Clean Edge’s recently released 2014 U.S. Clean Tech Leadership Index finds the U.S. clean-tech market making impressive strides in many areas, while still hampered by inaction and inertia in others. As has been the case in recent years — even with encouraging national-level initiatives from the Obama administration — states and cities continue to be where most of the action is.
Last month, Ohio Governor Kasich signed legislation putting a two-year ‘freeze’ on the state’s proven, successful, and money-saving renewable energy standard. Doing so, he is moving Ohio backward as other states move forward, developing job-creating CO2-neutral/CO2-light, clean renewable energy. This new state law freezes economic growth in a sect
By Jeff Siegel
Last week, Tesla (NASDAQ: TSLA)
announced that its next electric offering — a competitively priced
electric vehicle — will hit the market in 2017.
Dubbed the Model III, the 200-mile-range electric vehicle will go
Certainly this was big news for electric car enthusiasts —
particularly those who can’t afford an $85,000 Model S but yearn to
drive one. But if you regularly follow trends in the electric
vehicle space, at least the way I do, you know Tesla’s announcement
was just one of many big moves in the space over the past few
Truth is, the electric vehicle sector is hotter than ever. And
despite continued empty criticisms by internal combustion
apologists, electric vehicles are here to stay.
This is great news for those who love driving on homegrown
electrons, and it’s great news for investors who are looking for
more than one way to make a few bucks in the energy space…
$50 Billion Bonanza
Around the same time we learned about Tesla’s new Model III, we also
got some fresh energy storage market data from the folks over at Lux
According to the research firm’s latest analysis, energy storage,
driven largely by plug-in electric vehicles, will grow at a
compounded annual growth rate of 8% to $50 billion in 2020.
That’s less than six years away.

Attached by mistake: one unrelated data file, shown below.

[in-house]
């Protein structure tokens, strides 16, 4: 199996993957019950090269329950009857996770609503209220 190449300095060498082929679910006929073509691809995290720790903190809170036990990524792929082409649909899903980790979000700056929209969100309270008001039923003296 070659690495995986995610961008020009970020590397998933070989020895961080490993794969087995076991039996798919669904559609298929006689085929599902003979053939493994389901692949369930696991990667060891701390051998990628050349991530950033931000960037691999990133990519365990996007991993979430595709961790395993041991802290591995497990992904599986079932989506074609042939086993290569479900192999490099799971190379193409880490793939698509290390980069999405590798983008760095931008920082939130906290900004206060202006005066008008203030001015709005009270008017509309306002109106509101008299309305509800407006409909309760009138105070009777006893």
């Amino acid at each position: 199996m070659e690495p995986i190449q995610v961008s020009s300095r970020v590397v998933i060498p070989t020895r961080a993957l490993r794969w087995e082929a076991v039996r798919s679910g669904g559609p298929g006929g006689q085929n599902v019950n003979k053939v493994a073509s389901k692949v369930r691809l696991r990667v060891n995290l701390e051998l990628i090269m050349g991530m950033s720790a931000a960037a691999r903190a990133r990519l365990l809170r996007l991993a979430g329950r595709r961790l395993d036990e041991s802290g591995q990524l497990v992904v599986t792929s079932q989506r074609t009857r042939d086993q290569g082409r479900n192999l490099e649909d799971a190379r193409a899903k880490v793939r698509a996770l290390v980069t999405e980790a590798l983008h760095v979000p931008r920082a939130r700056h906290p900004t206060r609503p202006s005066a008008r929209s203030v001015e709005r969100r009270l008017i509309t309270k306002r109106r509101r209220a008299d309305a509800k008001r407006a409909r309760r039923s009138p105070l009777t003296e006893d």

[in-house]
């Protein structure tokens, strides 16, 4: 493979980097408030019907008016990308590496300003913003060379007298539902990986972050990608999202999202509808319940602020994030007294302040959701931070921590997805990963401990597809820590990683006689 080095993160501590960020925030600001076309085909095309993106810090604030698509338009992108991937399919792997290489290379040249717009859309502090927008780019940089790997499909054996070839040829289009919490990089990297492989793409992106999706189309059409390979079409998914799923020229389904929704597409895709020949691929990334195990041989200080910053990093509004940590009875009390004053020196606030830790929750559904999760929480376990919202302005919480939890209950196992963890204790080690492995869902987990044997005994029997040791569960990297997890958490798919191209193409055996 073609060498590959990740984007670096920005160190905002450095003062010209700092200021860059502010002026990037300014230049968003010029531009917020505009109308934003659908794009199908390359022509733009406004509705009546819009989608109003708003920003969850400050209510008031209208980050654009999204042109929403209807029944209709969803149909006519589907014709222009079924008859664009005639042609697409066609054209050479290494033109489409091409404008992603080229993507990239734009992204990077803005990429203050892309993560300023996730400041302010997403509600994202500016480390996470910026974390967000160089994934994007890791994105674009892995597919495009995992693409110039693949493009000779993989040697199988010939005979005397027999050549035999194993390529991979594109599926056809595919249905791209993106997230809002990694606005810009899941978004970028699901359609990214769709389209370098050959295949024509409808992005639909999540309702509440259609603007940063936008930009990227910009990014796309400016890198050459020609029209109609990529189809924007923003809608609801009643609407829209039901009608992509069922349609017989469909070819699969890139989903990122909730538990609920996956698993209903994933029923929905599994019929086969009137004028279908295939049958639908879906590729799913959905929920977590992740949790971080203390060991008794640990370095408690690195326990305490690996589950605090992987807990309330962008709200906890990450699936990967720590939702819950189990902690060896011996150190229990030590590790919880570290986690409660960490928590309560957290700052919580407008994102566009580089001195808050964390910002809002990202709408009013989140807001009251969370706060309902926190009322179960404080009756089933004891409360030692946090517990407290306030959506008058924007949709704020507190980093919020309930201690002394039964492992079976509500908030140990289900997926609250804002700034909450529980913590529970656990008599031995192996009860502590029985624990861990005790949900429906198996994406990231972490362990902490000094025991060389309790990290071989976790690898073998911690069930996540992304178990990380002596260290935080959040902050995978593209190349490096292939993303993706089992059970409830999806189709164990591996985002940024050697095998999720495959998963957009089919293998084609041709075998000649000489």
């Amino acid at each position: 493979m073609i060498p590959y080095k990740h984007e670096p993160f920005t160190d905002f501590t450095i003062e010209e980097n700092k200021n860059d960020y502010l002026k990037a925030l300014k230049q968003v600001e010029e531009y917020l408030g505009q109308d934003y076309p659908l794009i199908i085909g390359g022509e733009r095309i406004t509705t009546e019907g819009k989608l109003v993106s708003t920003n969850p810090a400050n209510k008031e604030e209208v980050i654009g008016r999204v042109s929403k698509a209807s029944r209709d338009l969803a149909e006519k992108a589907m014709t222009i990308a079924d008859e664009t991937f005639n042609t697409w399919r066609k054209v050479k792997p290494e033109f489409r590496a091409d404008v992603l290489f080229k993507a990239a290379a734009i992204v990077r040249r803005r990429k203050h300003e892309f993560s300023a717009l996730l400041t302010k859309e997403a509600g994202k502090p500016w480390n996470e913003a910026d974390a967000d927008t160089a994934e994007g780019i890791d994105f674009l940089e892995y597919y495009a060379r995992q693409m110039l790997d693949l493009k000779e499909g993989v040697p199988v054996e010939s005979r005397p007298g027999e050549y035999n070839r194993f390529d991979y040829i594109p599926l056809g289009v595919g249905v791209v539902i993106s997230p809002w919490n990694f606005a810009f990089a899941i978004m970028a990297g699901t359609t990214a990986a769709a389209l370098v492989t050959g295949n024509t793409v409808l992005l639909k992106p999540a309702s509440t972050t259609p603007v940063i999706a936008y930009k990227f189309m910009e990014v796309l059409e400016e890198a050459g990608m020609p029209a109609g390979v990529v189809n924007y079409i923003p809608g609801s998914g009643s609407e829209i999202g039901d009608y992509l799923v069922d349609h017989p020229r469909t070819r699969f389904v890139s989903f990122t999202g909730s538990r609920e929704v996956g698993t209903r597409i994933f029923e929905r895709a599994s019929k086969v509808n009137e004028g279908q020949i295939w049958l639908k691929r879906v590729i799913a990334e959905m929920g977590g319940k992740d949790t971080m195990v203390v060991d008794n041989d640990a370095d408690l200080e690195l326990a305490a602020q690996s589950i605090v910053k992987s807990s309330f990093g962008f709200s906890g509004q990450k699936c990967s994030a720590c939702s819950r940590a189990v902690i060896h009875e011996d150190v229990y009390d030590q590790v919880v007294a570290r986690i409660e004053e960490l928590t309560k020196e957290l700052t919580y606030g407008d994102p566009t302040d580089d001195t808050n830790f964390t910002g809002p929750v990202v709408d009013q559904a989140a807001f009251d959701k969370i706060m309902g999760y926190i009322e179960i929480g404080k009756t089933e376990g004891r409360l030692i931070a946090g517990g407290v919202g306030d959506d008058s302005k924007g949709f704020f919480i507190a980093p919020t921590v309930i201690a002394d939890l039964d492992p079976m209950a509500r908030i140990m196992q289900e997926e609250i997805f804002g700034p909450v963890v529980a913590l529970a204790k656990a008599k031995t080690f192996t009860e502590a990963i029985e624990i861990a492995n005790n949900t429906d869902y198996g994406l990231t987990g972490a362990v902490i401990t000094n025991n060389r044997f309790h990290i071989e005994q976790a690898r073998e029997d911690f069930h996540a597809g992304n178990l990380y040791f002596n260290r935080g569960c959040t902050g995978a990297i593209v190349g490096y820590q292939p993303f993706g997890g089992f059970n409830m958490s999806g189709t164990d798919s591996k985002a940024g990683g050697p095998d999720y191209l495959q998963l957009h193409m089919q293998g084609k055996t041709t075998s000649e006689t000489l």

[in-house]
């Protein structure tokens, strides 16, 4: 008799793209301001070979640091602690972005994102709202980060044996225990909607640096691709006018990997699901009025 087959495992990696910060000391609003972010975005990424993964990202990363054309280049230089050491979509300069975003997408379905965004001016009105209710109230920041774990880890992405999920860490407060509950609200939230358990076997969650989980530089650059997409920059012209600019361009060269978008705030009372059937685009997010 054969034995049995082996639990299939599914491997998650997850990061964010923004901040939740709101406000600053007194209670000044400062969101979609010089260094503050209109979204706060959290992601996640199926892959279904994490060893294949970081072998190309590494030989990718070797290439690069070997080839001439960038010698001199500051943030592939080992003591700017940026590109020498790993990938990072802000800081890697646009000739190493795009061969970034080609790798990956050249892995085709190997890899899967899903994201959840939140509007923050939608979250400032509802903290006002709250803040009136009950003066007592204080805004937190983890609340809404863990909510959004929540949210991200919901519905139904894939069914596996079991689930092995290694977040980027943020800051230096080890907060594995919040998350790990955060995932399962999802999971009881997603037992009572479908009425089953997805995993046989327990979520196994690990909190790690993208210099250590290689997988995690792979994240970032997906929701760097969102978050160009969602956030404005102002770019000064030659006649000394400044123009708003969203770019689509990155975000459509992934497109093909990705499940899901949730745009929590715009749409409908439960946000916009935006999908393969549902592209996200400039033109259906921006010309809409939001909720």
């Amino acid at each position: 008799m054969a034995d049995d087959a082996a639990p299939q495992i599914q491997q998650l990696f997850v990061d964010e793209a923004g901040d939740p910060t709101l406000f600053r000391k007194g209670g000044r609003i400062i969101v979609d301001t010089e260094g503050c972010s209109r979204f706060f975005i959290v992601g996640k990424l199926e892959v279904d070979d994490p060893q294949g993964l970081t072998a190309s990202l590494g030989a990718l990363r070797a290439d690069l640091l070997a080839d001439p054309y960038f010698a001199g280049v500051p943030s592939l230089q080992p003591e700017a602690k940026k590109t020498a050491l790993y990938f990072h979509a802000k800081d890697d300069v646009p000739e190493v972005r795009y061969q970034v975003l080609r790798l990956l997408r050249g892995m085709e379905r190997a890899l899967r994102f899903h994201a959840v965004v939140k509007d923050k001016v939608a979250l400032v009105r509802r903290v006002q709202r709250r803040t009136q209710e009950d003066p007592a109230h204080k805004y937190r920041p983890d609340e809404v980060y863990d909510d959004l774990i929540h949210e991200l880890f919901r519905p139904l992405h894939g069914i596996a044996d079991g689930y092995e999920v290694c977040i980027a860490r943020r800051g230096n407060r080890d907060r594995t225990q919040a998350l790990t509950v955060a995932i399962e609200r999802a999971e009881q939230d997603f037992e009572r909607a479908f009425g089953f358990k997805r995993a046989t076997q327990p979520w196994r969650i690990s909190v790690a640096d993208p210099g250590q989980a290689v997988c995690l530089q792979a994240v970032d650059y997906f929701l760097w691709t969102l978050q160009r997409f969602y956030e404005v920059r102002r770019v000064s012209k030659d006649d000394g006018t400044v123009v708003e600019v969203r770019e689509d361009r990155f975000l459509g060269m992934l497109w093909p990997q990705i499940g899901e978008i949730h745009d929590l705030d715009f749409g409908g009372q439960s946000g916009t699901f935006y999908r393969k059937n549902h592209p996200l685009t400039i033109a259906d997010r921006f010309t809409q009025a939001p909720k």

Researchers note that electric vehicles are the largest opportunity
in transportation. With modest sales of 440,000 units, electric
vehicles still will use $6.3 billion worth of energy storage — more
than the micro-hybrids, which will have sales two orders of
magnitude higher at 59 million units.
Internal Combustion Blues
One of the more intriguing bits from this recent report is the
“…incremental evolutions like start-stop technology
are leading to significant changes in the energy storage market.
With global sales of 59 million, a 53% market share and $6.1
billion in annual revenue, micro-hybrids will, for the first time,
overtake the conventional internal combustion engine and emerge
the most popular drivetrain by 2020.”
I have to be honest; I never thought I’d see the day when the most
popular drivetrain would be something other than that of
conventional internal combustion.
Of course, this doesn’t mean internal combustion is going gently
into that good night. Such a suggestion would not only be naïve, but
also a bit dishonest. However, it is interesting to see how rapidly
technology is transitioning the personal transportation market.
Heck, I remember when the Toyota Prius was the technologically
superior vehicle when it came to fuel economy. In many ways, it
still is. But it’s so common now that we almost don’t even notice
those little hybrid superstars anymore. With more than 3 million
units sold, such a thing is understandable.
So will the same be said for electric vehicles in another ten years?
I think so.
My prediction is that Tesla will continue to be the most innovative
and aggressive electric vehicle player in the market. Nissan and GM
will continue to push their electric offerings, most likely with
worthwhile upgrades by the end of the decade that’ll enable
increased range and lower pricing.
Of course, if you’re looking for a way to profit from the growth in
energy storage applications, look no further than Tesla’s new
If you’re unfamiliar, the Gigafactory is a $5 billion battery
manufacturing facility that Tesla is building right here in the
When completed, the plant will be massive — capable of producing ten
times the current production level available today. This equates to
the production of 500,000 electric cars every year starting in 2020.
And with this production capability comes economies of scale that
will allow Tesla to slash battery costs. Batteries, by the way,
represent the most expensive component of electric cars.
My friends, Tesla’s current Model S runs about $85,000. But with the
new Gigafactory in place, the company will be able to sell you its
next model — the Model III — for $35,000.
This is a huge game changer, and those who play it right will make a
ton of money.
Now let me clarify: I’m not recommending investing in Tesla here.
I’m talking about investing in the batteries — more specifically,
the companies that will provide Tesla’s Gigafactory with the key
ingredients it will need to produce these batteries.
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